Elizabeth Warren’s consumer watchdog forces JPMorgan Chase to pay depositors $329 million
During last year’s Massachusetts Senate race, the banking giant JPMorgan Chase heaped more than $80,000 on Sen. Elizabeth Warren’s opponent Scott Brown. And for good reason. The consumer watchdog agency that she conceived of and helped get running announced Thursday that it has ordered JPMorgan Chase to pay $309 million to more than 2.1 million Americans it scammed, plus a penalty of $20 million. The Consumer Financial Protection Bureau (CFPB) found that between 2005 and 2012, Chase charged customers monthly fees ranging from $8 to $12 for services they didn’t ask for and didn’t receive. The bank collected money from customers for credit card products such as “identity theft protection” and “fraud monitoring,” even when the consumer hadn’t given consent. The refund the CFPB ordered the bank to issue includes the total fraudulent fees charged, plus interest, and amounts to about $147 a person. Mother Jones, 9-19-13.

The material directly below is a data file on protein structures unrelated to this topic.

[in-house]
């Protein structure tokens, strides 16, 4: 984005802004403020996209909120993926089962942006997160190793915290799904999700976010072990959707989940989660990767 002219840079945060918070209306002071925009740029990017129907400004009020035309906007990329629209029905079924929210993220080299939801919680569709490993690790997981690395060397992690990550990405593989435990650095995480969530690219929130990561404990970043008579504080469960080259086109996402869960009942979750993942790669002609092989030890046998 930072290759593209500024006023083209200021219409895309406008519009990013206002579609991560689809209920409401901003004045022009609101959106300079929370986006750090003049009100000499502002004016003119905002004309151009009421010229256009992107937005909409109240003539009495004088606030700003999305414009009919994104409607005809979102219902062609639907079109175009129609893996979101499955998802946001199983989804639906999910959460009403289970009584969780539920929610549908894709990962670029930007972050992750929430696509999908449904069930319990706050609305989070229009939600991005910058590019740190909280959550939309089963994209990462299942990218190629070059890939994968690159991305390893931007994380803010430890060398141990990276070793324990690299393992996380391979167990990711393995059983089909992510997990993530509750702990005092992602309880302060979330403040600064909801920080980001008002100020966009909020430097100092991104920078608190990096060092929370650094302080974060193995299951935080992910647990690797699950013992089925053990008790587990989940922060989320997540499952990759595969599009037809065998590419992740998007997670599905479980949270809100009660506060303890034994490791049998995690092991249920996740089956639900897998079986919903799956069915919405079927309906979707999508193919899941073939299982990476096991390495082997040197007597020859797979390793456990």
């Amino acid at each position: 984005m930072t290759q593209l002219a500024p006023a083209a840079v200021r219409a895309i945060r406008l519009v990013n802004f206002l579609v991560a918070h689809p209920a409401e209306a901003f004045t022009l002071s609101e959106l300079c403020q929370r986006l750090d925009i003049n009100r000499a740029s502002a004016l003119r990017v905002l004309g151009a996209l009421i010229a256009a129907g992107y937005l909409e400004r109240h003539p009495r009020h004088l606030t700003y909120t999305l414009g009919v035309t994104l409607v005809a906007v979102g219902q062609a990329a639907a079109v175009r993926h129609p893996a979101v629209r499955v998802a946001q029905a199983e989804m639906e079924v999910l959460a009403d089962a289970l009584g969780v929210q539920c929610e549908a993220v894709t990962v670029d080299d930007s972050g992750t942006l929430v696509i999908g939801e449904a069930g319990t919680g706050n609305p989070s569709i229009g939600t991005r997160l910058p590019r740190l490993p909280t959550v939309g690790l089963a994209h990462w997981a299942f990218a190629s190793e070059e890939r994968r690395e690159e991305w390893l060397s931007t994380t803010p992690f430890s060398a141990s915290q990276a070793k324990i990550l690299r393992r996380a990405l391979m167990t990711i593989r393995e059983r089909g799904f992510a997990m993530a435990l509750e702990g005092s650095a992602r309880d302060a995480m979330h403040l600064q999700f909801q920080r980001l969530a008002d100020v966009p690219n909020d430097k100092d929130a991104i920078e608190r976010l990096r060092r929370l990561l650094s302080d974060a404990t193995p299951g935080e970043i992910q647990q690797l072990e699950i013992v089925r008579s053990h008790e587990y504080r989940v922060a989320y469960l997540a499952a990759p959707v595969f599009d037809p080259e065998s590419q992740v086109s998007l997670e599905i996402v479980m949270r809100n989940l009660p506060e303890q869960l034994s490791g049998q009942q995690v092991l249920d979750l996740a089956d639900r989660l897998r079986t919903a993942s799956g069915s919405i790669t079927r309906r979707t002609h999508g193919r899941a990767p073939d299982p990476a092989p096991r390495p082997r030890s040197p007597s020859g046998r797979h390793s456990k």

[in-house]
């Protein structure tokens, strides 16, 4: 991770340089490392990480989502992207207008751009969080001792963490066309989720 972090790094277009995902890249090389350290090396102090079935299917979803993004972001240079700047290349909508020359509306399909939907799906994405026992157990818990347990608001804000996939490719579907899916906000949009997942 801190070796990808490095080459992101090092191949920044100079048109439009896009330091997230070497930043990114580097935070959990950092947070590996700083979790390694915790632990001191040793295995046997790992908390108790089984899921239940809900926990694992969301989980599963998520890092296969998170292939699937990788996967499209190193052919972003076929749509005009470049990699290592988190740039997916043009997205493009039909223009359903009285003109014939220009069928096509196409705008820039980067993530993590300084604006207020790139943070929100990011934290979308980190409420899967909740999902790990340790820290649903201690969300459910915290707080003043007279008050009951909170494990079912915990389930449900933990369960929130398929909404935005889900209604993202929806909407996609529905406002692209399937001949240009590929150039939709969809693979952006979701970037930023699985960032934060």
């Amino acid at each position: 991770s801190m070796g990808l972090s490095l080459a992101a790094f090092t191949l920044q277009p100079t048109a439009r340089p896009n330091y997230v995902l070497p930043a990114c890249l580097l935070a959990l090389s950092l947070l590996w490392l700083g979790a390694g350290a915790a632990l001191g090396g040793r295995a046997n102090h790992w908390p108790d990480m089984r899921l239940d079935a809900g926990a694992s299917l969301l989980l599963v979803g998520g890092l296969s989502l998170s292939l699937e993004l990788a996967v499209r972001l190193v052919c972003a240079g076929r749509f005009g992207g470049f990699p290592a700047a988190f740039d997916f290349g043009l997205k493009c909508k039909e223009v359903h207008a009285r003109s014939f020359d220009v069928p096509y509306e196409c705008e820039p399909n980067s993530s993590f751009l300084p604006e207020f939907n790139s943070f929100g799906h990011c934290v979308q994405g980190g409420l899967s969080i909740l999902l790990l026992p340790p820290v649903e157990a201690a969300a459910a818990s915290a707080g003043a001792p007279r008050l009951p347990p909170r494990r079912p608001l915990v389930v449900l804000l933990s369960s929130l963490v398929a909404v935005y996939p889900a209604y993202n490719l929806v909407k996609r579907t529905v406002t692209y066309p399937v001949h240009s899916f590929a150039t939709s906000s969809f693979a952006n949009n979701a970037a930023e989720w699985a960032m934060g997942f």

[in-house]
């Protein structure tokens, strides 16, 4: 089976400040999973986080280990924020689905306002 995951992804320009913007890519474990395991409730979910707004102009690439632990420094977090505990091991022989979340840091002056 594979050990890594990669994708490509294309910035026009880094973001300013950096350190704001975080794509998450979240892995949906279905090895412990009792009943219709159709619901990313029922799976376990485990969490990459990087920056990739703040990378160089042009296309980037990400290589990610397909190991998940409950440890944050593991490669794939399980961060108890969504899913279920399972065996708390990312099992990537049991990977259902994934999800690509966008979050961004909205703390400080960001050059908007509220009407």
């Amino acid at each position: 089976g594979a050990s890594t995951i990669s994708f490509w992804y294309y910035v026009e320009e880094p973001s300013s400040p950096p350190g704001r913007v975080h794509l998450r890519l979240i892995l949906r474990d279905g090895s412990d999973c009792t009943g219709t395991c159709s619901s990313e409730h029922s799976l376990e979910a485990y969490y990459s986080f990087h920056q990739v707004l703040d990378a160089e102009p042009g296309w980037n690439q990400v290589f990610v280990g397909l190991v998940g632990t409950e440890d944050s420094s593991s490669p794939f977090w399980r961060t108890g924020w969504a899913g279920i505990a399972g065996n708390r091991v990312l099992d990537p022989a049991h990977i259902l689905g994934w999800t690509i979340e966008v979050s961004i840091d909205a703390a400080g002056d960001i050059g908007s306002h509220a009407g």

Obama nominates Native American woman to Federal Court